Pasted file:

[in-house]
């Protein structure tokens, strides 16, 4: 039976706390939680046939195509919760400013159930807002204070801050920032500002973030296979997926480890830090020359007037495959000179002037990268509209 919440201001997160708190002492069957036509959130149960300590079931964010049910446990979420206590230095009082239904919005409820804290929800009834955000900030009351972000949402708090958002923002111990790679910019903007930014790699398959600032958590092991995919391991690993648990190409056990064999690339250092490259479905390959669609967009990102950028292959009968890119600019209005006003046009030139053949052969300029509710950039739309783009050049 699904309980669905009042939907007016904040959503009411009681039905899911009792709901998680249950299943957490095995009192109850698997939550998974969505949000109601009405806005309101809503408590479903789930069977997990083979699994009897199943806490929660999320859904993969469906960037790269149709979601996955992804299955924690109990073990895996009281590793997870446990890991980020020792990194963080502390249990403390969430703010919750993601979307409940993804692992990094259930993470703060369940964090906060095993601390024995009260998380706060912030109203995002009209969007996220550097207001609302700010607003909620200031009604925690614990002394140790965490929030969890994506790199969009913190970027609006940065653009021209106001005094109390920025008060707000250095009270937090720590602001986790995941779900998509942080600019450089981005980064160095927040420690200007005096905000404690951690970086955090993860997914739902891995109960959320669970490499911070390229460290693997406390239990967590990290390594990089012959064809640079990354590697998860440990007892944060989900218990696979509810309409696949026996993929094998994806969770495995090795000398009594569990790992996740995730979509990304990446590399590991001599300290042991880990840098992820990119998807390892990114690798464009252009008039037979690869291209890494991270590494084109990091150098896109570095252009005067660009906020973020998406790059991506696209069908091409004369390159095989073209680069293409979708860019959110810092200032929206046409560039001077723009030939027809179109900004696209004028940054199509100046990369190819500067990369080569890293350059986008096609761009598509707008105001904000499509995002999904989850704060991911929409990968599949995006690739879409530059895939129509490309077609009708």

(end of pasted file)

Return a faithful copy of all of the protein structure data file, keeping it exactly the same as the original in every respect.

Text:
[in-house]
């Protein structure tokens, strides 16, 4: 039976706390939680046939195509919760400013159930807002204070801050920032500002973030296979997926480890830090020359007037495959000179002037990268509209 919440201001997160708190002492069957036509959130149960300590079931964010049910446990979420206590230095009082239904919005409820804290929800009834955000900030009351972000949402708090958002923002111990790679910019903007930014790699398959600032958590092991995919391991690993648990190409056990064999690339250092490259479905390959669609967009990102950028292959009968890119600019209005006003046009030139053949052969300029509710950039739309783009050049 699904309980669905009042939907007016904040959503009411009681039905899911009792709901998680249950299943957490095995009192109850698997939550998974969505949000109601009405806005309101809503408590479903789930069977997990083979699994009897199943806490929660999320859904993969469906960037790269149709979601996955992804299955924690109990073990895996009281590793997870446990890991980020020792990194963080502390249990403390969430703010919750993601979307409940993804692992990094259930993470703060369940964090906060095993601390024995009260998380706060912030109203995002009209969007996220550097207001609302700010607003909620200031009604925690614990002394140790965490929030969890994506790199969009913190970027609006940065653009021209106001005094109390920025008060707000250095009270937090720590602001986790995941779900998509942080600019450089981005980064160095927040420690200007005096905000404690951690970086955090993860997914739902891995109960959320669970490499911070390229460290693997406390239990967590990290390594990089012959064809640079990354590697998860440990007892944060989900218990696979509810309409696949026996993929094998994806969770495995090795000398009594569990790992996740995730979509990304990446590399590991001599300290042991880990840098992820990119998807390892990114690798464009252009008039037979690869291209890494991270590494084109990091150098896109570095252009005067660009906020973020998406790059991506696209069908091409004369390159095989073209680069293409979708860019959110810092200032929206046409560039001077723009030939027809179109900004696209004028940054199509100046990369190819500067990369080569890293350059986008096609761009598509707008105001904000499509995002999904989850704060991911929409990968599949995006690739879409530059895939129509490309077609009708």